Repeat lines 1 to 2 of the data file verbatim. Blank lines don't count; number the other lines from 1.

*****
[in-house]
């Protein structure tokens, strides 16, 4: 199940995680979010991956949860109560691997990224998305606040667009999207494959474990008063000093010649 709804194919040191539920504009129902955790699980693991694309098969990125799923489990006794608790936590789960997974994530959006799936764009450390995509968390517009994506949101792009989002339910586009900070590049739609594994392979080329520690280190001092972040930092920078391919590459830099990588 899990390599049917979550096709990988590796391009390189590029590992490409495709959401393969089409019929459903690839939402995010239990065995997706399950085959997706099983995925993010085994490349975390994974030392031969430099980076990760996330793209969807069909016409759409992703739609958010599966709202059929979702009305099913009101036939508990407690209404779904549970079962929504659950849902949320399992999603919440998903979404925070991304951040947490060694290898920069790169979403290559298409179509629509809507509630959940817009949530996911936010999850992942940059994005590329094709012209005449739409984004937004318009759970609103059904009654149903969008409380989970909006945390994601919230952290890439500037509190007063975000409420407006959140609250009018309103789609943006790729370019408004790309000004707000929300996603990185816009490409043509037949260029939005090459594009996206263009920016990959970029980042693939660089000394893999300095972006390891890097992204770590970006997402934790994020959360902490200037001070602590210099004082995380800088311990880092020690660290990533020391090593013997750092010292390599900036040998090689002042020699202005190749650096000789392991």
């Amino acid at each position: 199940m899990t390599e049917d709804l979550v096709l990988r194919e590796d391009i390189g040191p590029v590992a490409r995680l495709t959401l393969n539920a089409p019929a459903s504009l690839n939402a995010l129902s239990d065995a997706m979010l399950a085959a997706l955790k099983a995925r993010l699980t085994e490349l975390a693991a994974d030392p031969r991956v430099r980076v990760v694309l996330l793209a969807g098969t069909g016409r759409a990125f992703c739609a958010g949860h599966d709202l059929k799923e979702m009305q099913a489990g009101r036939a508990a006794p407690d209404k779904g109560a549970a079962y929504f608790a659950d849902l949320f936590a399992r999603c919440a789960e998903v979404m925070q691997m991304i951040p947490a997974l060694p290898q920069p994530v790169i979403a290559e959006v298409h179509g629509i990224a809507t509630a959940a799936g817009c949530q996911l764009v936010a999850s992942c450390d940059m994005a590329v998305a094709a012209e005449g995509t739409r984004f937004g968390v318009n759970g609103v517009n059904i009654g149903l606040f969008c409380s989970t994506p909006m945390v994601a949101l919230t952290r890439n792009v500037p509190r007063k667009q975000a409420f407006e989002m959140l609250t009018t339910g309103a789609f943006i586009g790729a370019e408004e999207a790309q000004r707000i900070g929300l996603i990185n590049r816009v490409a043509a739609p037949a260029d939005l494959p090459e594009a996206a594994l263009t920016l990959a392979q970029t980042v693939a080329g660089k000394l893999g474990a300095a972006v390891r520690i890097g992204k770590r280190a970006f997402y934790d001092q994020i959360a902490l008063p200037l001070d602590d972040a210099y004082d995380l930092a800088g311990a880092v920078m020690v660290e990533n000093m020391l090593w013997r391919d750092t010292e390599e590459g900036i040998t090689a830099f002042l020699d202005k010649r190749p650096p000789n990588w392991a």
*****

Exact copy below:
[in-house]
């Protein structure tokens, strides 16, 4: 199940995680979010991956949860109560691997990224998305606040667009999207494959474990008063000093010649 709804194919040191539920504009129902955790699980693991694309098969990125799923489990006794608790936590789960997974994530959006799936764009450390995509968390517009994506949101792009989002339910586009900070590049739609594994392979080329520690280190001092972040930092920078391919590459830099990588 899990390599049917979550096709990988590796391009390189590029590992490409495709959401393969089409019929459903690839939402995010239990065995997706399950085959997706099983995925993010085994490349975390994974030392031969430099980076990760996330793209969807069909016409759409992703739609958010599966709202059929979702009305099913009101036939508990407690209404779904549970079962929504659950849902949320399992999603919440998903979404925070991304951040947490060694290898920069790169979403290559298409179509629509809507509630959940817009949530996911936010999850992942940059994005590329094709012209005449739409984004937004318009759970609103059904009654149903969008409380989970909006945390994601919230952290890439500037509190007063975000409420407006959140609250009018309103789609943006790729370019408004790309000004707000929300996603990185816009490409043509037949260029939005090459594009996206263009920016990959970029980042693939660089000394893999300095972006390891890097992204770590970006997402934790994020959360902490200037001070602590210099004082995380800088311990880092020690660290990533020391090593013997750092010292390599900036040998090689002042020699202005190749650096000789392991």